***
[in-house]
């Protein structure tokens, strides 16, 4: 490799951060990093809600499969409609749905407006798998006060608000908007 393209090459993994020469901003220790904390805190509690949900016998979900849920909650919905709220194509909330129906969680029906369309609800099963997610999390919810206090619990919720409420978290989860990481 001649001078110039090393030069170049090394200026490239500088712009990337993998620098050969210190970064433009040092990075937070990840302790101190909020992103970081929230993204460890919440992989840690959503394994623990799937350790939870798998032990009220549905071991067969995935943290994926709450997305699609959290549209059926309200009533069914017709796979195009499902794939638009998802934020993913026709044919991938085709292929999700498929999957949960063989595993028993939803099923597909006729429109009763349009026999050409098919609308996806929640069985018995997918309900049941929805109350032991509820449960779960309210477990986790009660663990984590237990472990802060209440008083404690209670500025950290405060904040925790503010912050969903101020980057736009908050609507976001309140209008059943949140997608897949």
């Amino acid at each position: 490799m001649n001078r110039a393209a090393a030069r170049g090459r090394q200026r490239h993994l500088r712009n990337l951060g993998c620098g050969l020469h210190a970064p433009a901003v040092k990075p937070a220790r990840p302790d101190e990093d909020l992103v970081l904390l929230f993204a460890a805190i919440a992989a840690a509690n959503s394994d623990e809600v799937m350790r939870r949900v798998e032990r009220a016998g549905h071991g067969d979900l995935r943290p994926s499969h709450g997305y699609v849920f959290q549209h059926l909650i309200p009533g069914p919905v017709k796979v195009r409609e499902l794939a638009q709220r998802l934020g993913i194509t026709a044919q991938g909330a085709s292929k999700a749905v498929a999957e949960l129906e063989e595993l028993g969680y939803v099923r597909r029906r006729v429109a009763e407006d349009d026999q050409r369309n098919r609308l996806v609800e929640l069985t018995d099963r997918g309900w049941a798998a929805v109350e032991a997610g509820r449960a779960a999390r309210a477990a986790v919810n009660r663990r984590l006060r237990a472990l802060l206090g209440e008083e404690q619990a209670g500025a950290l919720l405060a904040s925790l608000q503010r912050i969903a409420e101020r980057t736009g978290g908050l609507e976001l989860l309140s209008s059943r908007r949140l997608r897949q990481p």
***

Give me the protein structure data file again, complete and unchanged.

[in-house]
């Protein structure tokens, strides 16, 4: 490799951060990093809600499969409609749905407006798998006060608000908007 393209090459993994020469901003220790904390805190509690949900016998979900849920909650919905709220194509909330129906969680029906369309609800099963997610999390919810206090619990919720409420978290989860990481 001649001078110039090393030069170049090394200026490239500088712009990337993998620098050969210190970064433009040092990075937070990840302790101190909020992103970081929230993204460890919440992989840690959503394994623990799937350790939870798998032990009220549905071991067969995935943290994926709450997305699609959290549209059926309200009533069914017709796979195009499902794939638009998802934020993913026709044919991938085709292929999700498929999957949960063989595993028993939803099923597909006729429109009763349009026999050409098919609308996806929640069985018995997918309900049941929805109350032991509820449960779960309210477990986790009660663990984590237990472990802060209440008083404690209670500025950290405060904040925790503010912050969903101020980057736009908050609507976001309140209008059943949140997608897949």
């Amino acid at each position: 490799m001649n001078r110039a393209a090393a030069r170049g090459r090394q200026r490239h993994l500088r712009n990337l951060g993998c620098g050969l020469h210190a970064p433009a901003v040092k990075p937070a220790r990840p302790d101190e990093d909020l992103v970081l904390l929230f993204a460890a805190i919440a992989a840690a509690n959503s394994d623990e809600v799937m350790r939870r949900v798998e032990r009220a016998g549905h071991g067969d979900l995935r943290p994926s499969h709450g997305y699609v849920f959290q549209h059926l909650i309200p009533g069914p919905v017709k796979v195009r409609e499902l794939a638009q709220r998802l934020g993913i194509t026709a044919q991938g909330a085709s292929k999700a749905v498929a999957e949960l129906e063989e595993l028993g969680y939803v099923r597909r029906r006729v429109a009763e407006d349009d026999q050409r369309n098919r609308l996806v609800e929640l069985t018995d099963r997918g309900w049941a798998a929805v109350e032991a997610g509820r449960a779960a999390r309210a477990a986790v919810n009660r663990r984590l006060r237990a472990l802060l206090g209440e008083e404690q619990a209670g500025a950290l919720l405060a904040s925790l608000q503010r912050i969903a409420e101020r980057t736009g978290g908050l609507e976001l989860l309140s209008s059943r908007r949140l997608r897949q990481p």